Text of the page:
The Testimony of Hands

37.21.34, feather blanket fragment
37.21.34, fragment of feather blanket
Canyon de Chelly, Arizona; prehistoric Pueblo (pre-A.D. 1300)
Anonymous gift
Photograph by B. Bernard

On the Colorado Plateau, the winters can be bitter cold. In response, the prehistoric Pueblo people invented something close to a modern down comforter. They began by preparing cordage (of yucca or similar fiber), which they then wrapped with split feathers. The harder split quill lay against the cordage, while the softer vanes lay to the outside, creating a fuzzy, air-trapping blanket. If you've ever run your hand over a feather boa, you know just how soft and pleasant-feeling the prehistoric feather blankets once felt. The next photograph shows a close-up of the blanket construction, with fragments of prehistoric split feathers still wrapped around the coarse foundation twine.

37.21.34, detail of feather blanket

The fragment shown here is thoroughly unimpressive, as are most examples found by archaeologists. Such blankets usually rot away entirtely, so we count ourselves lucky to come across examples this well preserved! Archaeology isn't the study of beautiful things, but the effort to reconstruct and explain the human past. In that effort, an "ugly" bit of fabric, like the one shown here, can be surprisingly informative. Because of its many dry caves, Canyon de Chelly has been an important source of information on prehistoric textiles.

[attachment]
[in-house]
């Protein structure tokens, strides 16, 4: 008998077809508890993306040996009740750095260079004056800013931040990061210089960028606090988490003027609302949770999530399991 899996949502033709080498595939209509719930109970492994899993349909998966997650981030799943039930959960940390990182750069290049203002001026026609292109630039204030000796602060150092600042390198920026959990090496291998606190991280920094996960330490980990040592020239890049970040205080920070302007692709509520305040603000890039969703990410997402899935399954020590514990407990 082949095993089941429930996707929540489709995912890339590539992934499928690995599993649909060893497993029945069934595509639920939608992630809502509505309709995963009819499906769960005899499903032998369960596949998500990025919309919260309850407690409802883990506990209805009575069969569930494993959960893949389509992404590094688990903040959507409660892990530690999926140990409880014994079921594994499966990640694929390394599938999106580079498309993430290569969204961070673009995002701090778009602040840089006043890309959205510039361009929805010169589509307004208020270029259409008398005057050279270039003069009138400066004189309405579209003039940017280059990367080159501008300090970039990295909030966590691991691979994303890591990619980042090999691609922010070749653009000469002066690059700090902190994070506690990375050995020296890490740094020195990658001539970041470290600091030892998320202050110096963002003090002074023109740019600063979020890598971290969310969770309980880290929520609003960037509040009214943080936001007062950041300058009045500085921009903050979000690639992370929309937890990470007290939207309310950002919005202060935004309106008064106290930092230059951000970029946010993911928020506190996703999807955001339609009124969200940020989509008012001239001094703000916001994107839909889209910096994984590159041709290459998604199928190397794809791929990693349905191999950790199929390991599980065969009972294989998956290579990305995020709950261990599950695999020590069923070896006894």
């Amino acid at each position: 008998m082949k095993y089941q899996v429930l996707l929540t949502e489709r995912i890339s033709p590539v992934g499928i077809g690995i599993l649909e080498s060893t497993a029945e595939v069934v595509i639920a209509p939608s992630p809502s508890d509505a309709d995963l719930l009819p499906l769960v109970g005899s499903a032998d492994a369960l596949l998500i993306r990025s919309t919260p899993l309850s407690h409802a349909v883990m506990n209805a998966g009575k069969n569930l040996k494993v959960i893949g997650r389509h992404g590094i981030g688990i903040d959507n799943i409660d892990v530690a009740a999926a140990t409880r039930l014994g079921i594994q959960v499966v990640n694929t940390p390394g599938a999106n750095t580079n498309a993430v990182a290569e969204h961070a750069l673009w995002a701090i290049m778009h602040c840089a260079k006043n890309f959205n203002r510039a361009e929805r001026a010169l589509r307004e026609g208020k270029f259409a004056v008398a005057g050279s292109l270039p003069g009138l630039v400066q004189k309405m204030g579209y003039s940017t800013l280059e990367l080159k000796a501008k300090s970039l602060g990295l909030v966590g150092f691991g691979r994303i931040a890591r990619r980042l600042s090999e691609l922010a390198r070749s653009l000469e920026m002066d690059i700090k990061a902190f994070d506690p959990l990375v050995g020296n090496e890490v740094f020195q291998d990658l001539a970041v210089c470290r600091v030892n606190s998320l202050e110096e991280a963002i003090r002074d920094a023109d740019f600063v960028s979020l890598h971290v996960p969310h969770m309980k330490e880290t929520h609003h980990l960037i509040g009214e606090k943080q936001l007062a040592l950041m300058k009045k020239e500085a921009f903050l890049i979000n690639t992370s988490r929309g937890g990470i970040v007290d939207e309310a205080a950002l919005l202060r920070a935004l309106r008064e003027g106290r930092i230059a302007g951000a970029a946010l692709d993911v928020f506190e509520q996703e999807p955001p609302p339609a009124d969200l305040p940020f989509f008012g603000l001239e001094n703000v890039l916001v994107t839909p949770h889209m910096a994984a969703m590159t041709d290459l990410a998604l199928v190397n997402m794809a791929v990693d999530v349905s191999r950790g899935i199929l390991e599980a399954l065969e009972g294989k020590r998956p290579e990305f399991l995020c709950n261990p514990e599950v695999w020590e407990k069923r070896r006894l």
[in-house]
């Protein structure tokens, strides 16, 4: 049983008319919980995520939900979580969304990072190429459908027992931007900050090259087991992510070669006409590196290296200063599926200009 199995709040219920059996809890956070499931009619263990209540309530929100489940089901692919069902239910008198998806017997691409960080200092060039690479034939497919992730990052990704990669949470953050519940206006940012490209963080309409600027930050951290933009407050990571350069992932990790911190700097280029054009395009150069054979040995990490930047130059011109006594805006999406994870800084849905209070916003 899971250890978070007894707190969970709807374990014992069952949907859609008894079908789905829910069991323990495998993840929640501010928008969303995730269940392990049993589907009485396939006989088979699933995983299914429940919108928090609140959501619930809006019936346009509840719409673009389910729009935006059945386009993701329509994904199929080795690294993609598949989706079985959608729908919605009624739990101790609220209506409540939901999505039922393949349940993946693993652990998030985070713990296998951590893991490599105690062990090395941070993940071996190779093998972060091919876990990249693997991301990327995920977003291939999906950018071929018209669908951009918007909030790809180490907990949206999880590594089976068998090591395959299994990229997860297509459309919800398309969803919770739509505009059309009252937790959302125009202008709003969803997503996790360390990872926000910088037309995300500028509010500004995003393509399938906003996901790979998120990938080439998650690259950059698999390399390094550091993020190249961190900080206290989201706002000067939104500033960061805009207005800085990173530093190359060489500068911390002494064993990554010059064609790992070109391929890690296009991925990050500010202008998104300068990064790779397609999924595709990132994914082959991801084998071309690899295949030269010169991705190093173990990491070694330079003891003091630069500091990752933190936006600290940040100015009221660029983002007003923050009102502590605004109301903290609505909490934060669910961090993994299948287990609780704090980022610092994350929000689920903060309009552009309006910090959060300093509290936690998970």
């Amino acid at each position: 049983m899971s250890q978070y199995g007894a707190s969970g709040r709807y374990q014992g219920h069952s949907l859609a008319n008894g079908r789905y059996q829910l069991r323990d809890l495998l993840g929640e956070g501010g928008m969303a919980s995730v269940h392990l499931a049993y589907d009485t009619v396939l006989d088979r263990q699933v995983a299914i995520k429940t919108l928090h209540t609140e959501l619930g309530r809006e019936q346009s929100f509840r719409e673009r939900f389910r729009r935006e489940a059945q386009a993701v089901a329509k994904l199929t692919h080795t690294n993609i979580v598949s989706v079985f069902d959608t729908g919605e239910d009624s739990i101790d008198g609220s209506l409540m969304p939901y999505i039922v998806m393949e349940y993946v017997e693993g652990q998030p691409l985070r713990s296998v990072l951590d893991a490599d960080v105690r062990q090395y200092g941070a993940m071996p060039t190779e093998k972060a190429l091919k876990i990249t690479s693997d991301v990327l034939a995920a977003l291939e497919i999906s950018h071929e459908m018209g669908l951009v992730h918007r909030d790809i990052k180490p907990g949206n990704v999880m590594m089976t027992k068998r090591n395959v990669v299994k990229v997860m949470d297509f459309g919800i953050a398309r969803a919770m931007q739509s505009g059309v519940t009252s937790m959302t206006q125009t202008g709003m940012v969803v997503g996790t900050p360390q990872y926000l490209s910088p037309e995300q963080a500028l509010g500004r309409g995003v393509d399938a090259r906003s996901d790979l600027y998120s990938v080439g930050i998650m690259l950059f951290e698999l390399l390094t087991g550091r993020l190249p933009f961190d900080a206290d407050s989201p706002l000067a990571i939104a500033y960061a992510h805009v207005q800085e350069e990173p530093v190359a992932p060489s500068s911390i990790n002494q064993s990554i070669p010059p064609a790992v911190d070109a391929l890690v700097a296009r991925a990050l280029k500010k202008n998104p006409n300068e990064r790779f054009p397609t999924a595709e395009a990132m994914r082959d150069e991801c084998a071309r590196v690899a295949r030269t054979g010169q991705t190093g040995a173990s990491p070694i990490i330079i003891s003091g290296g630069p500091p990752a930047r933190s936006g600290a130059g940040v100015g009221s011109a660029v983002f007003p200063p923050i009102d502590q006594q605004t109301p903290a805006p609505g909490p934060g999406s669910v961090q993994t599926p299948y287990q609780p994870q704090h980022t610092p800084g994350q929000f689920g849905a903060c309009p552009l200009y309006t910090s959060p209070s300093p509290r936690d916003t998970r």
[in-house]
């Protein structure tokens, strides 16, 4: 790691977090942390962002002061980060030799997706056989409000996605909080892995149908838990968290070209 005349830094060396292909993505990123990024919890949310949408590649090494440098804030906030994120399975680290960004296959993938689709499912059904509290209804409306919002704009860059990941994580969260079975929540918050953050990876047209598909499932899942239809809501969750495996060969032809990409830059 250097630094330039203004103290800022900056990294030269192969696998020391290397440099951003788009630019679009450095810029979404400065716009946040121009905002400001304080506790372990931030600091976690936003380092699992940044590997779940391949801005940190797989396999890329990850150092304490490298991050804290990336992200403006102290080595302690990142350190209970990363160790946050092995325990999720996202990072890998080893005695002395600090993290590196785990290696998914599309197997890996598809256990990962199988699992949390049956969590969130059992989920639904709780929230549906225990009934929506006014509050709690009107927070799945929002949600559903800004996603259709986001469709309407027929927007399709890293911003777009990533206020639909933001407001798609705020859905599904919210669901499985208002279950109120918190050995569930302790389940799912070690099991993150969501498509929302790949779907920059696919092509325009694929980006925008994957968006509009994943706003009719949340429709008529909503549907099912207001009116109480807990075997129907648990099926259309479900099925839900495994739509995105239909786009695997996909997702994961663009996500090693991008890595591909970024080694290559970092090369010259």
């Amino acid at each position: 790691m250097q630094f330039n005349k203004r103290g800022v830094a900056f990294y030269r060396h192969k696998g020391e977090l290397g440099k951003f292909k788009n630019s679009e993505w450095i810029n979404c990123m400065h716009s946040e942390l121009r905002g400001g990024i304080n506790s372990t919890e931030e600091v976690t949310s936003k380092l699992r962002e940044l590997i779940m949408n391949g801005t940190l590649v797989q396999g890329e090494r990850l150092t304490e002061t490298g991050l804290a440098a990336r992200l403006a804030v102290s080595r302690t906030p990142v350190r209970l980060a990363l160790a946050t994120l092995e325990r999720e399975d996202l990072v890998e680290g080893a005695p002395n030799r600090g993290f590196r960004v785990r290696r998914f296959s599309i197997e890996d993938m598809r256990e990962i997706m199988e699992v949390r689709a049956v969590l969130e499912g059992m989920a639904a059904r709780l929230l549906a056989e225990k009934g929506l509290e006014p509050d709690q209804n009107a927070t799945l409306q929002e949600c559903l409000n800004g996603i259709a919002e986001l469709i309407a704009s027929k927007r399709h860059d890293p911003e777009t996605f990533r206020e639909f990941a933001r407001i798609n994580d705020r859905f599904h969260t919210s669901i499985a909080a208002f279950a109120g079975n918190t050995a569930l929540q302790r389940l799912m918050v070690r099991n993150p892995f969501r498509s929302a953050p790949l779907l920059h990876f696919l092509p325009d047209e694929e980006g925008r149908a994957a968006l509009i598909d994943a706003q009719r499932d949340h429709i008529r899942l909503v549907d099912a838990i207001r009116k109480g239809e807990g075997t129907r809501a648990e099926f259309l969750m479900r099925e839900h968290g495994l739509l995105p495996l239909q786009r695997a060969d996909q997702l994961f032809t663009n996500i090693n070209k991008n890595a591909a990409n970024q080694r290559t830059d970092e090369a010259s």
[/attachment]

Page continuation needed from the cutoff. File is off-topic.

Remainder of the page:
Although this fragment is described as an "anonymous donation," there are no privately owned sites in Canyon de Chelly, so no way for a private individual to own such an item, let alone be giving it away. We suspect that someone stole this textile fragment from a dry cave in Canyon de Chelly, then tried to make amends for that action by donating the fragment to a museum. The Maxwell Museum manages this particular textile fragment on the principle that it continues to be owned by the Navajo Nation.

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All content copyright © Maxwell Museum of Anthropology, University of New Mexico. High-resolution versons of these photograph may be ordered from the Maxwell Museum's photo archives. Please make note of the catalogue number. For more information please visit the photo archives web page

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